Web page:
AS TO THE ADMISSIBILITY OF
Application no. 14085/04
by Sergey SMIRNOV
The European Court of Human Rights (First Section), sitting on 6 July 2006 as a Chamber composed of:
Mr C.L. Rozakis, President,
Mrs N. Vajić,
Mr A. Kovler,
Mrs E. Steiner,
Mr K. Hajiyev,
Mr D. Spielmann,
Mr S.E. Jebens, judges,
and Mr S. Nielsen, Section Registrar,
Having regard to the above application lodged on 26 February 2003,
Having regard to the observations submitted by the respondent Government and the observations in reply submitted by the applicant,
Having deliberated, decides as follows:
The applicant, Mr Sergey Yuryevich Smirnov, is a Russian national who was born in 1959. He has no fixed place of residence and uses a poste restante address in Moscow for correspondence. He is represented before the Court by Mr D. Gorelishvili, a lawyer practising in Moscow. The respondent Government are represented by Mr P. Laptev, Representative of the Russian Federation at the European Court of Human Rights.
A. The circumstances of the case
The facts of the case, as submitted by the parties, may be summarised as follows.
1. Background of the application
Since 1982 the applicant had lived in Moscow.
On 3 June 1986 the Kuybyshevskiy District Court of Omsk convicted him of “profiteering” (that is resale of goods at a profit, a criminal offence in the planned economy) and sentenced him to three years’ imprisonment.
Pursuant to the regulations in force at that time, once the applicant had been sent to serve his sentence, his residence registration in Moscow was cancelled.
Upon the applicant’s release, on 15 October 1991 he was issued with a new identity document that contained no stamp of residence registration.1
2. Proceedings concerning replacement of the passport and establishment of the fact of residence in Russia
On 22 January 2002 the applicant applied to the Passports and Visa Section of the Department of the Interior of the North-Western Administrative District of Moscow (“the passport authority”), requesting that his passport of a USSR citizen be exchanged for that of a Russian citizen.
On 10 June 2002 the passport authority replied that the applicant should submit documents confirming the fact of his residence in Russia on 6 February 1992.2
On 20 September 2002 the passports authority refused to issue the applicant with a Russian passport and informed him that he should “re-establish” his Russian citizenship.
On 9 December 2002 the applicant challenged the refusal before a court. The statement of claim indicated that the applicant had no fixed residence and provided an address in the North-Western Administrative District of Moscow for correspondence.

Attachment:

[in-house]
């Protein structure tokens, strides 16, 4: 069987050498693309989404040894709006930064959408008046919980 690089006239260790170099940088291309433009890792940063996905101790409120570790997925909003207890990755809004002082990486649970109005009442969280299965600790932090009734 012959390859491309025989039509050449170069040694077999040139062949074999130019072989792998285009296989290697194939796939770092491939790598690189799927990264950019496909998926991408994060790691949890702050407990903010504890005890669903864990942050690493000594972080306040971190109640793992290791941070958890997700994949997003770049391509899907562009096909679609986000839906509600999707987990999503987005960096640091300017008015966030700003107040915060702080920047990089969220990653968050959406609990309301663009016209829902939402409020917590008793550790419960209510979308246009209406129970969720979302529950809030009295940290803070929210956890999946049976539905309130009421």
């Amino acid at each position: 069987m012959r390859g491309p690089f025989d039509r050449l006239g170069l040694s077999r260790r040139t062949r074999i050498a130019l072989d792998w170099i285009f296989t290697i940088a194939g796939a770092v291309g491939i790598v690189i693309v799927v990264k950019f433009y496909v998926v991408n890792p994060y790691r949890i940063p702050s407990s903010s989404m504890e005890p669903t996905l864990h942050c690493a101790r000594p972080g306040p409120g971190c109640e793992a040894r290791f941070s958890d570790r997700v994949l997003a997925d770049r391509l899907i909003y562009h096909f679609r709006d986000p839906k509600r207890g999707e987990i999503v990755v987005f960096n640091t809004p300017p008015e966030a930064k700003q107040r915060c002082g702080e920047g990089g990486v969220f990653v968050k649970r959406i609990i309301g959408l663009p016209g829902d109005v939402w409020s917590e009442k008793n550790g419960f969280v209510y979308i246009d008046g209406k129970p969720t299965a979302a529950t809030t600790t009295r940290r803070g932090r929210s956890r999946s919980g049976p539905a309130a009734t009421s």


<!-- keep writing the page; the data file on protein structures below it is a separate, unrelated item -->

On 20 January 2003 the Khoroshevskiy District Court of Moscow found that the decision of 20 September 2002 had been lawful. It held that the applicant had never had a residence registration in the North-Western Administrative District of Moscow; therefore his Russian citizenship could not be confirmed. It also noted that the refusal to replace the applicant’s passport did not restrict any of his rights.
On 28 March 2003 the Moscow City Court upheld the judgment of 20 January 2003. It held that the applicant had failed to confirm his Russian citizenship. In particular, he had not submitted documents proving that he resided in Russia on 6 February 1992. Moreover, having regard to the applicant’s explanation that he did not have an actual or registered residence in the North-Western Administrative District of Moscow, the court decided that it could not impose on the passport authority of that district an obligation to examine the applicant’s request for the exchange of his passport.
On 13 October 2003 the applicant instituted non-contentious proceedings seeking to establish a fact of legal significance, namely the fact of his residence in Russia as on 6 February 1992. The statement of claim indicated that the applicant had no fixed residence and provided an address in the North-Western Administrative District of Moscow for postal correspondence.
On 17 November 2003 the Tushinskiy District Court of Moscow declared the application inadmissible in the following terms:
“By virtue of Article 266 of the Code on Civil Procedure an application for establishment of a fact having legal significance is to be lodged with a court having territorial jurisdiction over the applicant’s place of residence.
It follows from the documents submitted to the court that the applicant has no temporary or permanent residence registration in Moscow, in particular, in the district over which the Tushinskiy court has jurisdiction.”
On 4 December 2003 the applicant lodged an appeal against the decision of 17 November 2003. In response he received the following undated answer from a judge of the Tushinskiy District Court:
“I return your appeal of 4 December 2003 against the decision of the Tushinskiy District Court of 17 November 2003 because it contains no matters for determination in the pre-trial proceedings”.
3. Proceedings against a hire agency
On 24 May 2002 the applicant asked to hire cutlery and a folding bed from the “Morion” hire agency. Having studied his passport, the manager replied that the company could not hire out anything to him because he had no fixed residence.